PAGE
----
Discontented Winters more concerned with local Orange history than elections
ARMAGH is called the Orchard County with good cause. Travel the by roads around Loughgall and you'll pass field after field and row after row of apple trees. It's apple blossom time in the county as well as election time.
The side roads will bring you to a small road junction, visually unimpressive, but a famous and hallowed spot in Orange tradition. It's the place where, 201 years ago, Dan Winter, with the aid of local Protestants, routed the Catholic Defenders in the Battle of the Diamond. The engagement led to the formation of the Orange Order.
Hilda Winter and her nephew, Colin Winter, descendants of Diamond Dan, are preoccupied with a family dispute relating to the famous battle. Their cottages are set 100 yards apart at the Diamond. Each claims that their cottage is the original one where Diamond Dan resided.
But they agree on their commitment to Orange tradition and the Union. "It's in our blood," says Hilda. "It's part of our folk memory. We remember 1641 1690, 1795, and all the times when our faith was under threat.
"So people should understand why, when we feel our backs are to the wall, we will hold on to our Protestant faith. We don't want a united Ireland where we would be ruled by Rome. You can take everything from a man but his faith." Talk of a pluralist Republic doesn't cut much ice. "Rome rule" remains a threatening spectre.
Colin Winter says the IRA must start giving up arms before Sinn Fein can enter talks. He's with the DUP on that issue. "Protestants can only go so far. If the IRA won't even give up as much as a bullet, how can they be trusted I could see civil war starting up if the South starts dictating to us in our country. That is none of their business".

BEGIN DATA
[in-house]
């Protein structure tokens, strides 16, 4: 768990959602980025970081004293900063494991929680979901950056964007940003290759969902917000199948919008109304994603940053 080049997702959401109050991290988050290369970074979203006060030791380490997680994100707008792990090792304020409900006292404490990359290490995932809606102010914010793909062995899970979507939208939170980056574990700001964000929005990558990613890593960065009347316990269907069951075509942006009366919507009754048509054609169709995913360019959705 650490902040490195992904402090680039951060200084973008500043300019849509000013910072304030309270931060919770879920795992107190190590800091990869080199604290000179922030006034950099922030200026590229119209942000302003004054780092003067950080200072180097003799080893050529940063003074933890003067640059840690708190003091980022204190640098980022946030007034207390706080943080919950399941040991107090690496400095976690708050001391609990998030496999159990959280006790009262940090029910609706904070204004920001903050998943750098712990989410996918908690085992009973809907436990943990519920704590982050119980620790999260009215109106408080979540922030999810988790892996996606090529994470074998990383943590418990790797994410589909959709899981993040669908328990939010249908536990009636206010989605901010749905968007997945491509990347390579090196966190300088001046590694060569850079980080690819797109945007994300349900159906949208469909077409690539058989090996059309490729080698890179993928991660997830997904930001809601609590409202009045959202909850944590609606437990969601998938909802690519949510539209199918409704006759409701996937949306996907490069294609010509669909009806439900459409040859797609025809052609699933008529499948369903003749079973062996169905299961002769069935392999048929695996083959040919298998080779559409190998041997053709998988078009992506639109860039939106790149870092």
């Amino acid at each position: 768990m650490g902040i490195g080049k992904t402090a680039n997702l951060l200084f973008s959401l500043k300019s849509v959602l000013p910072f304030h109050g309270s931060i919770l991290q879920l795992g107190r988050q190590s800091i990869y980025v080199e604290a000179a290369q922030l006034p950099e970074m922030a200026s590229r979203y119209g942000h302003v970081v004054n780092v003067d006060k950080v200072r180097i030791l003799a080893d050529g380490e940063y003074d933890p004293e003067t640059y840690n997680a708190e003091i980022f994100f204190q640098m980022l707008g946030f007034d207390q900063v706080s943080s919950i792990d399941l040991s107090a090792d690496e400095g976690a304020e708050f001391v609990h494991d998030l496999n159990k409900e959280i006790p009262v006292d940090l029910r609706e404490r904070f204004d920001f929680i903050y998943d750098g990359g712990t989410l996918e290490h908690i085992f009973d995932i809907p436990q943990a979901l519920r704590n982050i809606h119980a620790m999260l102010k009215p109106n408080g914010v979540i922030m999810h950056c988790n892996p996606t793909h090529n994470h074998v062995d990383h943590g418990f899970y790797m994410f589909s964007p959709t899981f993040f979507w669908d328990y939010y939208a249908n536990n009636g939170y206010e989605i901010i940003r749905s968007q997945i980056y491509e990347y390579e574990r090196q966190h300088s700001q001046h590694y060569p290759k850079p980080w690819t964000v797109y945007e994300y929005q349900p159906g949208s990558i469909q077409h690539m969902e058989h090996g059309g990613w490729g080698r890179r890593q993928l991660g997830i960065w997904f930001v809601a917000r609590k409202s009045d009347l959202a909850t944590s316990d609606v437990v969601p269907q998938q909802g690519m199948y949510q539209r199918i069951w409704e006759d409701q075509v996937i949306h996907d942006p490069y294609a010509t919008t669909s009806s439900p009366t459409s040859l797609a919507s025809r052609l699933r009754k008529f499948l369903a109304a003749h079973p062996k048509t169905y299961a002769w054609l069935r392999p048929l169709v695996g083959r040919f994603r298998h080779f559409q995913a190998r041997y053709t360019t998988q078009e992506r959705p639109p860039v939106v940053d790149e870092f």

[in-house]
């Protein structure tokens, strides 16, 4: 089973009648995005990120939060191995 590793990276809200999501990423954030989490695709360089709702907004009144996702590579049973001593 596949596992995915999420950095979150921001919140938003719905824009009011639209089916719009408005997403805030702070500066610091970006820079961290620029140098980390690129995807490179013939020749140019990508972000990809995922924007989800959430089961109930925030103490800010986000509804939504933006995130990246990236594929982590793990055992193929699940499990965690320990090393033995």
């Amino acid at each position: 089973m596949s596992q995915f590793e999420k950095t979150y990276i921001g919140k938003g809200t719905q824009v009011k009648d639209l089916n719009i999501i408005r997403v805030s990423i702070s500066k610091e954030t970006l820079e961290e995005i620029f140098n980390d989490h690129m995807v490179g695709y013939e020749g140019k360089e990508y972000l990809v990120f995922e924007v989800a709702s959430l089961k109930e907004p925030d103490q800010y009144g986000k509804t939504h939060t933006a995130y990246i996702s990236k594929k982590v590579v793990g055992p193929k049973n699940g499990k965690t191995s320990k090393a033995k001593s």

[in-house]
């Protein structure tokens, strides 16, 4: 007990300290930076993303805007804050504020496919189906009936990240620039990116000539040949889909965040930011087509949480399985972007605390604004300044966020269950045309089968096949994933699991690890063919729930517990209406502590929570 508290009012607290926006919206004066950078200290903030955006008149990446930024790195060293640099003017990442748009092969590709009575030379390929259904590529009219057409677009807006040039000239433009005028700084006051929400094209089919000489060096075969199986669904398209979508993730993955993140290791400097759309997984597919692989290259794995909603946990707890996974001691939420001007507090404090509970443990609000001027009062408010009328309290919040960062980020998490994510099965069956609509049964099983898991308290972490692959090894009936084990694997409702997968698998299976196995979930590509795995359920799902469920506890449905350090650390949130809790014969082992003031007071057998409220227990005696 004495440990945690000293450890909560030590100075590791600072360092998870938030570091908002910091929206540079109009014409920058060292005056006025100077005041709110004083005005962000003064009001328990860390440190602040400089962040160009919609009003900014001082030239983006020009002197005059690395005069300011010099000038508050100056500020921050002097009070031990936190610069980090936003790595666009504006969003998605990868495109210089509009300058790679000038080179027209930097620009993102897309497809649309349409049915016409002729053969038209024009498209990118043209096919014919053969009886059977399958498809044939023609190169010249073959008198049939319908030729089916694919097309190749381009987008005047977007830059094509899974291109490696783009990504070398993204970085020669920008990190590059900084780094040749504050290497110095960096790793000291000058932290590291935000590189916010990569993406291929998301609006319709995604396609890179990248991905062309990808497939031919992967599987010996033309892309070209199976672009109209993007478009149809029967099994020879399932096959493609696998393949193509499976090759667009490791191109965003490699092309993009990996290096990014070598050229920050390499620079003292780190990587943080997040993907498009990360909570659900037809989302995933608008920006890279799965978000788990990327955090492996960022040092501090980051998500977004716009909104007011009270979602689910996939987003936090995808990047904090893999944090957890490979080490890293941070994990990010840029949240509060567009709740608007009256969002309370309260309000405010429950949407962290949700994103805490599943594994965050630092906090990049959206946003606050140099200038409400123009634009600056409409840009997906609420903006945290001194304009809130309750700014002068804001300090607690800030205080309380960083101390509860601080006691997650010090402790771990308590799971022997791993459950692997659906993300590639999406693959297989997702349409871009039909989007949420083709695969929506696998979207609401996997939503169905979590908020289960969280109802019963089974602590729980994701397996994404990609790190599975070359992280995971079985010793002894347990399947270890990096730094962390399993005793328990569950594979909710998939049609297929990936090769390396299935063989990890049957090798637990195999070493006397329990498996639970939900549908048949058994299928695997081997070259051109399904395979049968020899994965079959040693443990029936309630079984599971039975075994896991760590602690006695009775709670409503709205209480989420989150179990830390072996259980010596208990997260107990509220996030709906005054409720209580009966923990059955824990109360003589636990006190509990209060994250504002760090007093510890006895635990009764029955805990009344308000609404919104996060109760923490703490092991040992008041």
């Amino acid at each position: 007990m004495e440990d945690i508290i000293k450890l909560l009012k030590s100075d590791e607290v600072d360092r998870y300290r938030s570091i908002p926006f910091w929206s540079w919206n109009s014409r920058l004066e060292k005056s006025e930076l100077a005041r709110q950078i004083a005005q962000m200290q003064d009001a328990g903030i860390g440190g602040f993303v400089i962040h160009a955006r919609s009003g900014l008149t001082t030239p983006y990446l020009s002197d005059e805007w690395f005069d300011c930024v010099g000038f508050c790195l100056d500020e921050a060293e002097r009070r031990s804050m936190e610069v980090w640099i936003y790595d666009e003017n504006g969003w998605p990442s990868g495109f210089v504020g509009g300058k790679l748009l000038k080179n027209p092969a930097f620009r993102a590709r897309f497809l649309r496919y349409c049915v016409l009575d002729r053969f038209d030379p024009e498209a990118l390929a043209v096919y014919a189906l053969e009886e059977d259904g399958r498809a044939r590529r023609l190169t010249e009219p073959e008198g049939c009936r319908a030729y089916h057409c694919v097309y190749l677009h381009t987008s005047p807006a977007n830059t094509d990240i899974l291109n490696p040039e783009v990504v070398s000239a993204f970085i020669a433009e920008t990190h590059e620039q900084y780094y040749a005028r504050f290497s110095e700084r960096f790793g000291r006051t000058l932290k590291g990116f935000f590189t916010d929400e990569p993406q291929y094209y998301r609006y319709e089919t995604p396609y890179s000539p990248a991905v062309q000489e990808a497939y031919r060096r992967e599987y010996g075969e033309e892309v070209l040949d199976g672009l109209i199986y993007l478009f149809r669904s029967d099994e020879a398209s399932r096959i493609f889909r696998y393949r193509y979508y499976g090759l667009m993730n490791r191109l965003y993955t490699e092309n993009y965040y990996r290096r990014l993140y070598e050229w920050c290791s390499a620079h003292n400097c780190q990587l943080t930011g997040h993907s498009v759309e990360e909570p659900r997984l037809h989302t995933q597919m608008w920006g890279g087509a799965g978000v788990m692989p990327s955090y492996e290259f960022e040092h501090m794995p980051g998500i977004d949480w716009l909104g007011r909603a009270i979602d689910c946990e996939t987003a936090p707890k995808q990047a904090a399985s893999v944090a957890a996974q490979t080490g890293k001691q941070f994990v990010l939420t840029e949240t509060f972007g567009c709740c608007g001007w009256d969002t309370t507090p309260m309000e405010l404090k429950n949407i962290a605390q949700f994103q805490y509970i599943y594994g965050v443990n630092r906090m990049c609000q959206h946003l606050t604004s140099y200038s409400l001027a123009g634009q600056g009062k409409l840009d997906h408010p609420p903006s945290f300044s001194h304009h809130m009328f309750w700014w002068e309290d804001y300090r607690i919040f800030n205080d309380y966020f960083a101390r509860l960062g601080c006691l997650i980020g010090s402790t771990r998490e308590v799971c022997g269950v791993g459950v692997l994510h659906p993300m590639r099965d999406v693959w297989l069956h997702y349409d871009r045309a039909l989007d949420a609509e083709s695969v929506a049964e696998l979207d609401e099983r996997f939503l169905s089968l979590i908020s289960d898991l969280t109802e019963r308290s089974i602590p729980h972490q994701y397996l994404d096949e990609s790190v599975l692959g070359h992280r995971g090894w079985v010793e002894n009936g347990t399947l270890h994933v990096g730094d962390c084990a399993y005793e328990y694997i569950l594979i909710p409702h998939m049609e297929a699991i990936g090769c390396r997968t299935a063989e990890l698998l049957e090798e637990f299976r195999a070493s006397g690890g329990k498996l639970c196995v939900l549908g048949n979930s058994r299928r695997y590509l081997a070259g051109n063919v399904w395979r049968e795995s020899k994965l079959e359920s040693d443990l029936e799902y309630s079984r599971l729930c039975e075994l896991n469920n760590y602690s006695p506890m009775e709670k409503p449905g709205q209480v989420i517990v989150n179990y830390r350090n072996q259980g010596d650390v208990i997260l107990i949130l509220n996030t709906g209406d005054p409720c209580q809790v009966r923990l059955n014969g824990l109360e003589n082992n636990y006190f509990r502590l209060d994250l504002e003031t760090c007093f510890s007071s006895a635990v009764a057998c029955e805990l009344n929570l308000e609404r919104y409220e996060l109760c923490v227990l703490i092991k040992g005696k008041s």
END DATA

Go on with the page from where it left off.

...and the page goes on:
Colin says he hopes the IRA restores its ceasefire. "Too many UDR soldiers and RUC men and ordinary civilians are in graves who shouldn't be in graves."
George Patton, a senior figure in the Orange Order, lives in Scarva, on the Armagh Down border about 11 miles from the Winter cottages. As far as the people of Scarva are concerned, he says, "Scarva is the centre of every where". The village comes to prominence once a year on July 3th when it stages the sham fight between King Billy on his white charger and King James on his dark horse. Guess who wins?
After that, the village settles back to its everyday somnolence. "This is a unionist area. People vote the way they have always voted. They won't get terribly, worked up over this election, says George. And that's another problem, he adds apathy. "I think all the parties still have a lot of work to do to get the vote out."
As for the Winter dispute, he is unable to come down in favour of either Hilda or Colin. "It would take the wisdom of Solomon to decide the issue," he concedes, adding diplomatically that there is validity in the argument of both aunt and nephew.
The regrettable aspect of the dispute, says George, is that it is inhibiting the British government from pumping in substantial finance for an interpretive centre dedicated to the Orange Order in this backwater of Armagh.
While politicians tramp the highways and byways seeking votes in what they call Northern Ireland's most important election, some things never change, whether in Orange or Green politics. The split, always the split.